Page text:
Sinusitis


Sinusitis

Description, Causes and Risk Factors:

Sinusitis is an inflammation (irritation and/or swelling) of the sinuses caused by low body oxygen levels (less than 20 seconds for the body oxygen test in cases of infections) due to hyperventilation (breathing at least twice more than the medical norm). Additional factors that reduce oxygen levels in cells are upper chest (thoracic) breathing and habitual mouth breathing.

Almost all people experience sinusitis at least once in their lives. The most common bacteria that cause chronic infections are the Haemophilus influenza (a bacterial species found in the respiratory tract that causes acute respiratory infections, including pneumonia, acute conjunctivitis, otitis, and purulent meningitis in children (rarely in adults in whom it contributes to sinusitis and chronic bronchitis). Originally considered to be the cause of influenza, it is the type species of the genus Haemophilus) and the Streptococcus pneumoniae (a species of Gram-positive, lancet-shaped cocci and diplococci frequently occurring in chains; cells are readily lysed by bile salts. Virulent forms are enclosed in type-specific polysaccharide capsules, the basis for an effective vaccine. Normal inhabitants of the respiratory tract, and the most common cause of lobar pneumonia, they are the most common causative agents of meningitis, and pneumonia worldwide, and also cause sinusitis, and other infections. It is the type species of the former genus Diplococcus). Severe coughs, colds and similar infections can lead into infection of the sinuses too.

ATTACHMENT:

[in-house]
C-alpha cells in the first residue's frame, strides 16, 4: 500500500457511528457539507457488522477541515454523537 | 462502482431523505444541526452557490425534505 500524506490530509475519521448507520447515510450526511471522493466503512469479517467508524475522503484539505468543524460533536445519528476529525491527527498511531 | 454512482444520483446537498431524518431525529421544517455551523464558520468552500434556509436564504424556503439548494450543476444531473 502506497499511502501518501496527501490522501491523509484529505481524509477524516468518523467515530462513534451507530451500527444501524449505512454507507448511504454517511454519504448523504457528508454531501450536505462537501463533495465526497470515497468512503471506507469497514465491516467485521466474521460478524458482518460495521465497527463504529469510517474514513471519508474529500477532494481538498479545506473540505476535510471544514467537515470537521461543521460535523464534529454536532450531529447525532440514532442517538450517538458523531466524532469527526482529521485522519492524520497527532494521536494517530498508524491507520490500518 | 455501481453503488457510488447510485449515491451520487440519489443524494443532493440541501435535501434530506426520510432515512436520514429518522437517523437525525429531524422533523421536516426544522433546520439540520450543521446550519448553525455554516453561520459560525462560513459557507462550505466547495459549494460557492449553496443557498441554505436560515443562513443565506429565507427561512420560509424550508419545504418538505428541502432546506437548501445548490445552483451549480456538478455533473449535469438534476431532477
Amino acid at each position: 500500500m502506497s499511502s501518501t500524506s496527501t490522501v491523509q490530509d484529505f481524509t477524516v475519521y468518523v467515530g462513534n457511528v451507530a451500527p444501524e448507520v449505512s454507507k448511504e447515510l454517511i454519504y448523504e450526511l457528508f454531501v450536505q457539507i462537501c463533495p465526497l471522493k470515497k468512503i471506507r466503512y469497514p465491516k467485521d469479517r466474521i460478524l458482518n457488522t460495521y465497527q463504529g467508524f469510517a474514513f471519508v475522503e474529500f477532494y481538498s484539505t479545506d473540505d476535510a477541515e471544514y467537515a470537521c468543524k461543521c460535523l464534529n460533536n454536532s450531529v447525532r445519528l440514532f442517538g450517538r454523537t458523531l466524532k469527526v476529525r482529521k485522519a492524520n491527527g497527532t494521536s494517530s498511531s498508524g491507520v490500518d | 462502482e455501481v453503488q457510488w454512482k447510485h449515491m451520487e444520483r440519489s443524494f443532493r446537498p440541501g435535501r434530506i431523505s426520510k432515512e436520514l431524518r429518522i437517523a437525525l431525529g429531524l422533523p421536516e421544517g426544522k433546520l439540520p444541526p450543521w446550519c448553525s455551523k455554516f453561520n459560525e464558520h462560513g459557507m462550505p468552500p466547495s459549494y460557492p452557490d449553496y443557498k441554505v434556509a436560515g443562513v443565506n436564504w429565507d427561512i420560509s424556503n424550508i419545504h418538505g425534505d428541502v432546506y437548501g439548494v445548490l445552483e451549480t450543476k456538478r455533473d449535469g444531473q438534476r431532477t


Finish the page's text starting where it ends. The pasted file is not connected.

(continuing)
Some people are also predisposed to developing nasal infections because of the structure of their sinuses. There are people with deviated or narrow nasal cavities such as the septum, concha bullosa and sinus ostia. Some studies show that people who frequently experience the condition are likely to experience more similar infections. Subsequent infections make the nasal linings more irritable and vulnerable to virus or bacteria.